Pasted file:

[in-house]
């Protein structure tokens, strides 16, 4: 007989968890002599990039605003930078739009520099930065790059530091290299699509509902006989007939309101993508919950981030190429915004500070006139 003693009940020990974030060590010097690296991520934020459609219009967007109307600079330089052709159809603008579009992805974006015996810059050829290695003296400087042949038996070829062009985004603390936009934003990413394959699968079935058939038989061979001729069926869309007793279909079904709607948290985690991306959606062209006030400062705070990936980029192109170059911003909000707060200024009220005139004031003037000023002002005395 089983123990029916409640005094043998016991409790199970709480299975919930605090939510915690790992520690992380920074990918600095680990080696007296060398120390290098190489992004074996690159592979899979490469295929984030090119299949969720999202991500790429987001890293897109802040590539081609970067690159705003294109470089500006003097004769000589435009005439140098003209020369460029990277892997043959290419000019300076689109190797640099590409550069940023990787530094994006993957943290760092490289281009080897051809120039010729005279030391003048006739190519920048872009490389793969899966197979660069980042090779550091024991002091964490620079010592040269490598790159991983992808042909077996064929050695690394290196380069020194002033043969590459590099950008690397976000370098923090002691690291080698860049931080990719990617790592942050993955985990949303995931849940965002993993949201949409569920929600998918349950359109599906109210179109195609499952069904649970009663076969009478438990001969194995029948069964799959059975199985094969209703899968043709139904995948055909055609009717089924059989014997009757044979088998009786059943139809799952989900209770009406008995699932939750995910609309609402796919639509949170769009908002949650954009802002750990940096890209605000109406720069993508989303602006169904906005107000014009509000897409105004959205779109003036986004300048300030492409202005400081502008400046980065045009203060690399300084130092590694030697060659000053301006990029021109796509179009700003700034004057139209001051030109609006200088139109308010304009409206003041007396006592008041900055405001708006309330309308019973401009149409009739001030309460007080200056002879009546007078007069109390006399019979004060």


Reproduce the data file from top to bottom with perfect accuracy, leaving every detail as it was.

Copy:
[in-house]
């Protein structure tokens, strides 16, 4: 007989968890002599990039605003930078739009520099930065790059530091290299699509509902006989007939309101993508919950981030190429915004500070006139 003693009940020990974030060590010097690296991520934020459609219009967007109307600079330089052709159809603008579009992805974006015996810059050829290695003296400087042949038996070829062009985004603390936009934003990413394959699968079935058939038989061979001729069926869309007793279909079904709607948290985690991306959606062209006030400062705070990936980029192109170059911003909000707060200024009220005139004031003037000023002002005395 089983123990029916409640005094043998016991409790199970709480299975919930605090939510915690790992520690992380920074990918600095680990080696007296060398120390290098190489992004074996690159592979899979490469295929984030090119299949969720999202991500790429987001890293897109802040590539081609970067690159705003294109470089500006003097004769000589435009005439140098003209020369460029990277892997043959290419000019300076689109190797640099590409550069940023990787530094994006993957943290760092490289281009080897051809120039010729005279030391003048006739190519920048872009490389793969899966197979660069980042090779550091024991002091964490620079010592040269490598790159991983992808042909077996064929050695690394290196380069020194002033043969590459590099950008690397976000370098923090002691690291080698860049931080990719990617790592942050993955985990949303995931849940965002993993949201949409569920929600998918349950359109599906109210179109195609499952069904649970009663076969009478438990001969194995029948069964799959059975199985094969209703899968043709139904995948055909055609009717089924059989014997009757044979088998009786059943139809799952989900209770009406008995699932939750995910609309609402796919639509949170769009908002949650954009802002750990940096890209605000109406720069993508989303602006169904906005107000014009509000897409105004959205779109003036986004300048300030492409202005400081502008400046980065045009203060690399300084130092590694030697060659000053301006990029021109796509179009700003700034004057139209001051030109609006200088139109308010304009409206003041007396006592008041900055405001708006309330309308019973401009149409009739001030309460007080200056002879009546007078007069109390006399019979004060």